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The great power rivalry in the Arctic circle is heating up


According to A. Latham

Signs of heightened rivalry in the Arctic are clear. According to reports, Russia has dramatically expanded its military presence in the region in recent years, creating “new Arctic commands, new Arctic brigades, refurbished airfields and other infrastructure, deep-water ports, new military bases along its Arctic coast, strengthening air defenses and coastal missile systems. early warning radars and many other objects along the Arctic coast. "
China also has an icebreaker in the region, opening research stations in Iceland and Norway and is reportedly considering deploying submarines in the Arctic as a deterrent to a nuclear attack.
The United States has also strengthened its military presence in the Arctic by rebuilding the 2nd Fleet for operations in the North Atlantic and Arctic, initiating freedom of navigation operations in Arctic waters, deploying B1-B bombers in Norway, and mobilizing Allies to strengthen their military forces. deployment in the region.
The growing intensity of this struggle for wealth, power and security is due to two factors. On the one hand, this is the result of expanding access to the region's vast natural resources. The accelerating melting of sea ice has opened up new sea routes through the region and increased the availability of the vast resources it contains. And these resources are really huge. Various studies show that the Arctic contains approximately 22 percent of the world's fossil fuel reserves, of which about 90 billion barrels of oil and 47 trillion cubic meters of natural gas are located under the region's disputed international waters.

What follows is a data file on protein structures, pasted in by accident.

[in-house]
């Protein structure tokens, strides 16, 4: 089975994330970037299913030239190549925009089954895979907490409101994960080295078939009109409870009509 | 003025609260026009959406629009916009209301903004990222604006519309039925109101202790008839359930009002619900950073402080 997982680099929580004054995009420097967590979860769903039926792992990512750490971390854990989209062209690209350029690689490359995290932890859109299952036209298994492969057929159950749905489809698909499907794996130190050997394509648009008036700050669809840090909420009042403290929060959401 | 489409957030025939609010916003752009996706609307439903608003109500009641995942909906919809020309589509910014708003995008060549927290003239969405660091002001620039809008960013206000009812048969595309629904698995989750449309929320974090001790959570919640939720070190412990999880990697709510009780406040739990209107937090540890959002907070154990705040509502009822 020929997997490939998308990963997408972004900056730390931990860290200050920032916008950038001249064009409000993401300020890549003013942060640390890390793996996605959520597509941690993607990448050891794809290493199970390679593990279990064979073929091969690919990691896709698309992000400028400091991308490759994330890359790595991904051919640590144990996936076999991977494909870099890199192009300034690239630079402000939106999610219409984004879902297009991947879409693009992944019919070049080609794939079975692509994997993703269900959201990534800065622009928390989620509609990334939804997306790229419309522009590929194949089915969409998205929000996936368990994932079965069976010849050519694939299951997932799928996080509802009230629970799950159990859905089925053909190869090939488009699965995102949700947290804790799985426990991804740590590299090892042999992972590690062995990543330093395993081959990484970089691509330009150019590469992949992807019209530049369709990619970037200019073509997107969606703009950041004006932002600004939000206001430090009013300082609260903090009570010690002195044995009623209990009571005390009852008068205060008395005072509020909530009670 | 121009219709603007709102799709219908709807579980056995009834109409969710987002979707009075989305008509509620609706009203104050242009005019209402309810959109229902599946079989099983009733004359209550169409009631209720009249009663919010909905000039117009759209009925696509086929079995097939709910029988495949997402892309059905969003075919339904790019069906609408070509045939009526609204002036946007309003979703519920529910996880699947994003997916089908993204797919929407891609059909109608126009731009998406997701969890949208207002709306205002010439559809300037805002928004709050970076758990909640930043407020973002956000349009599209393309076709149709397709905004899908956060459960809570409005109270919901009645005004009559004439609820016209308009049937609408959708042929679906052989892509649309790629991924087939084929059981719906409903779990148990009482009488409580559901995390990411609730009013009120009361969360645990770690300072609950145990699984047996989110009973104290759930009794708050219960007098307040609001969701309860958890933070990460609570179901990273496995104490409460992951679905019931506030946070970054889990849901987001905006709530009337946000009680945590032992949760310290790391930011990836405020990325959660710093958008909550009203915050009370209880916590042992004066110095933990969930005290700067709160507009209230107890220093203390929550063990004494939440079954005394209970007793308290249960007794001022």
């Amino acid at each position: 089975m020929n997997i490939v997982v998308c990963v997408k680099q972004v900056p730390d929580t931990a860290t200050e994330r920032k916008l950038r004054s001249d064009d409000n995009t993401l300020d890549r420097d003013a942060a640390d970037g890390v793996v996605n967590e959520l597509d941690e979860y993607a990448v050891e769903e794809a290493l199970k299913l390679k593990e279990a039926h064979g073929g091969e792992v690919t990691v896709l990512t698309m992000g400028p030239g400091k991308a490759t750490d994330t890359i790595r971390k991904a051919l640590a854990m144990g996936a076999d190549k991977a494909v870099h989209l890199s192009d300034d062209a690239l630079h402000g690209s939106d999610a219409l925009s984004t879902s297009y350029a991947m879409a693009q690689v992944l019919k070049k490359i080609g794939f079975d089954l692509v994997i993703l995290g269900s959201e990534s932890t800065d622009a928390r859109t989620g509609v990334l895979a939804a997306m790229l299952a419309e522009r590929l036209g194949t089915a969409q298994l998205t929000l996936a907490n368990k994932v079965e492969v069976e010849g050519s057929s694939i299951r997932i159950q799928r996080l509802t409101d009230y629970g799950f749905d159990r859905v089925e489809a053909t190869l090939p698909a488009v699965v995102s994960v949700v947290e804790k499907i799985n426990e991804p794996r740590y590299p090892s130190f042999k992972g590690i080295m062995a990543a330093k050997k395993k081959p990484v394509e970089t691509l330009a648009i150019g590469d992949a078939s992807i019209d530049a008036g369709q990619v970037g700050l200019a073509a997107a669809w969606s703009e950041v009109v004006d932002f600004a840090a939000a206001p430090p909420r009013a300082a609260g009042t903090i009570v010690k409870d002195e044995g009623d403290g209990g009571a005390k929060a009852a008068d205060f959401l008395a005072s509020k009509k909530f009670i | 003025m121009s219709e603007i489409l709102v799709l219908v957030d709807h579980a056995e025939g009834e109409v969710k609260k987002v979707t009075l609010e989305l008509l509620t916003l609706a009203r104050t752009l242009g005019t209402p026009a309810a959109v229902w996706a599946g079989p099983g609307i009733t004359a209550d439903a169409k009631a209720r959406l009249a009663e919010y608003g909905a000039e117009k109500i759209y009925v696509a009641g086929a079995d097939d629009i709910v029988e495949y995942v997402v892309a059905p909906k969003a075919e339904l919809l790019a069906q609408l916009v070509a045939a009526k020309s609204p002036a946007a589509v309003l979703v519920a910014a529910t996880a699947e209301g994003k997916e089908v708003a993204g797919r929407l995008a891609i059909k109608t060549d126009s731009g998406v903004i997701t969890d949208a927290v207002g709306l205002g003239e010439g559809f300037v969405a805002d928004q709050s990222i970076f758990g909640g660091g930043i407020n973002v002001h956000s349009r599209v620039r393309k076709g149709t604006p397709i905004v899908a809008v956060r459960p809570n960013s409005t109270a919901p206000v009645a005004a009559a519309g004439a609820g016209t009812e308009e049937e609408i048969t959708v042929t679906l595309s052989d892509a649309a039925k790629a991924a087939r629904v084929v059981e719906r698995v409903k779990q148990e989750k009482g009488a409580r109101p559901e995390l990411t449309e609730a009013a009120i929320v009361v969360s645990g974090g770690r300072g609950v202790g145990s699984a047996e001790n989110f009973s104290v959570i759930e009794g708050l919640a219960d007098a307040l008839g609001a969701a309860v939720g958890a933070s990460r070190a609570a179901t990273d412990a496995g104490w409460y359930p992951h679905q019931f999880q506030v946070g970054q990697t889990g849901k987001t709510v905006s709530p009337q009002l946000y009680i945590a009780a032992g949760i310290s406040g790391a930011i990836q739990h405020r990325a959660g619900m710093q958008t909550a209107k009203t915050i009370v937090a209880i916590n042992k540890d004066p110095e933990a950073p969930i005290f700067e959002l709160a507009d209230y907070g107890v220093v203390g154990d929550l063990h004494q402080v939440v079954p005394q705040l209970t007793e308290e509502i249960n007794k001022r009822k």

Perhaps most important to the growing tensions in the Arctic, however, is great power rivalry in a space that each sees as increasingly important to its national interests. In other words, they are products of a clash of national perceptions of the Arctic and "near-Arctic" interests of the United States, Russia and China.
As economic and geopolitical stakes rise, the interplay of these competing and conflicting visions is likely to generate more friction, division, and perhaps even open hostilities. It is this last possibility - that the coldest cold war could turn hot - that Presidents Joe Biden, Vladimir Putin and Xi Jinping must keep in mind as they pursue their Arctic plans in the coming years.


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